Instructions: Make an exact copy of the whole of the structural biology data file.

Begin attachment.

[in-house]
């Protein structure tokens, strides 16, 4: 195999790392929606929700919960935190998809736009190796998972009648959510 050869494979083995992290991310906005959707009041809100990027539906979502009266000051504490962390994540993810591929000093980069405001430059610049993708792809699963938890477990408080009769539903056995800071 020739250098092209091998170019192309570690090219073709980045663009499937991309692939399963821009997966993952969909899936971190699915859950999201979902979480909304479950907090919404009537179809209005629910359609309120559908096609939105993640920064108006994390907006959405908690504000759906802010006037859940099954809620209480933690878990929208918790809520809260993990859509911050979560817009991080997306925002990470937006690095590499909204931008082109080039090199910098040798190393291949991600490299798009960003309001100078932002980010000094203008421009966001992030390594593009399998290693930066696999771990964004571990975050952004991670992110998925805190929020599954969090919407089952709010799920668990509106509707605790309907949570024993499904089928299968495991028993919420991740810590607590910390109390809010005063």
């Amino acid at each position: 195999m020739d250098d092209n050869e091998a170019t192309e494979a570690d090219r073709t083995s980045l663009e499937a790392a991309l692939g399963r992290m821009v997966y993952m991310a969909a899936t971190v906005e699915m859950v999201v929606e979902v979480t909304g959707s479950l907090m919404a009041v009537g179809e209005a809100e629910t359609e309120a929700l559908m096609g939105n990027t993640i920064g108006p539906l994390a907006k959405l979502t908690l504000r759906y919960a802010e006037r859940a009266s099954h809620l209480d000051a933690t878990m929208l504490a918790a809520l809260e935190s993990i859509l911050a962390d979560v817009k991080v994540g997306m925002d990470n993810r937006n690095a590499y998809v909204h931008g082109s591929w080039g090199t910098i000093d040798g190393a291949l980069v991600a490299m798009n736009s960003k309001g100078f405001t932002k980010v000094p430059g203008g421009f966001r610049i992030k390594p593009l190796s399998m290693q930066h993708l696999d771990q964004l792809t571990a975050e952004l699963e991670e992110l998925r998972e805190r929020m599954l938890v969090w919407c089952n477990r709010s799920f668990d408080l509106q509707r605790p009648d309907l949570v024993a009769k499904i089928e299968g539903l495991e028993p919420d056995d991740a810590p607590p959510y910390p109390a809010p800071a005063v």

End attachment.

[in-house]
């Protein structure tokens, strides 16, 4: 195999790392929606929700919960935190998809736009190796998972009648959510 050869494979083995992290991310906005959707009041809100990027539906979502009266000051504490962390994540993810591929000093980069405001430059610049993708792809699963938890477990408080009769539903056995800071 020739250098092209091998170019192309570690090219073709980045663009499937991309692939399963821009997966993952969909899936971190699915859950999201979902979480909304479950907090919404009537179809209005629910359609309120559908096609939105993640920064108006994390907006959405908690504000759906802010006037859940099954809620209480933690878990929208918790809520809260993990859509911050979560817009991080997306925002990470937006690095590499909204931008082109080039090199910098040798190393291949991600490299798009960003309001100078932002980010000094203008421009966001992030390594593009399998290693930066696999771990964004571990975050952004991670992110998925805190929020599954969090919407089952709010799920668990509106509707605790309907949570024993499904089928299968495991028993919420991740810590607590910390109390809010005063």
């Amino acid at each position: 195999m020739d250098d092209n050869e091998a170019t192309e494979a570690d090219r073709t083995s980045l663009e499937a790392a991309l692939g399963r992290m821009v997966y993952m991310a969909a899936t971190v906005e699915m859950v999201v929606e979902v979480t909304g959707s479950l907090m919404a009041v009537g179809e209005a809100e629910t359609e309120a929700l559908m096609g939105n990027t993640i920064g108006p539906l994390a907006k959405l979502t908690l504000r759906y919960a802010e006037r859940a009266s099954h809620l209480d000051a933690t878990m929208l504490a918790a809520l809260e935190s993990i859509l911050a962390d979560v817009k991080v994540g997306m925002d990470n993810r937006n690095a590499y998809v909204h931008g082109s591929w080039g090199t910098i000093d040798g190393a291949l980069v991600a490299m798009n736009s960003k309001g100078f405001t932002k980010v000094p430059g203008g421009f966001r610049i992030k390594p593009l190796s399998m290693q930066h993708l696999d771990q964004l792809t571990a975050e952004l699963e991670e992110l998925r998972e805190r929020m599954l938890v969090w919407c089952n477990r709010s799920f668990d408080l509106q509707r605790p009648d309907l949570v024993a009769k499904i089928e299968g539903l495991e028993p919420d056995d991740a810590p607590p959510y910390p109390a809010p800071a005063v």